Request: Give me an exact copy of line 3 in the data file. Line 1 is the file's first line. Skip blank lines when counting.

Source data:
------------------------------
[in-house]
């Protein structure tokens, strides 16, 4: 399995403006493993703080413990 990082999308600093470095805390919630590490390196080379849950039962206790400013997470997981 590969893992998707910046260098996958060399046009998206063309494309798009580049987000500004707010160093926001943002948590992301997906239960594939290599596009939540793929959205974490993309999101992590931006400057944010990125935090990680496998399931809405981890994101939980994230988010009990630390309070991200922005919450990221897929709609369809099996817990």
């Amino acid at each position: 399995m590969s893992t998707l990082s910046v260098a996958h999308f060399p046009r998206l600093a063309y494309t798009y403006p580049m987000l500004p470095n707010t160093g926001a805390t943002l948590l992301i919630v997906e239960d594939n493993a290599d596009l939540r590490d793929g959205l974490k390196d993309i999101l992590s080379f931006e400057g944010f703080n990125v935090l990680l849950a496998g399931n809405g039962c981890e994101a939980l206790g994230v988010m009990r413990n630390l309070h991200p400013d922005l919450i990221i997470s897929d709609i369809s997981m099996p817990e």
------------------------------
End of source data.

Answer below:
């Amino acid at each position: 399995m590969s893992t998707l990082s910046v260098a996958h999308f060399p046009r998206l600093a063309y494309t798009y403006p580049m987000l500004p470095n707010t160093g926001a805390t943002l948590l992301i919630v997906e239960d594939n493993a290599d596009l939540r590490d793929g959205l974490k390196d993309i999101l992590s080379f931006e400057g944010f703080n990125v935090l990680l849950a496998g399931n809405g039962c981890e994101a939980l206790g994230v988010m009990r413990n630390l309070h991200p400013d922005l919450i990221i997470s897929d709609i369809s997981m099996p817990e």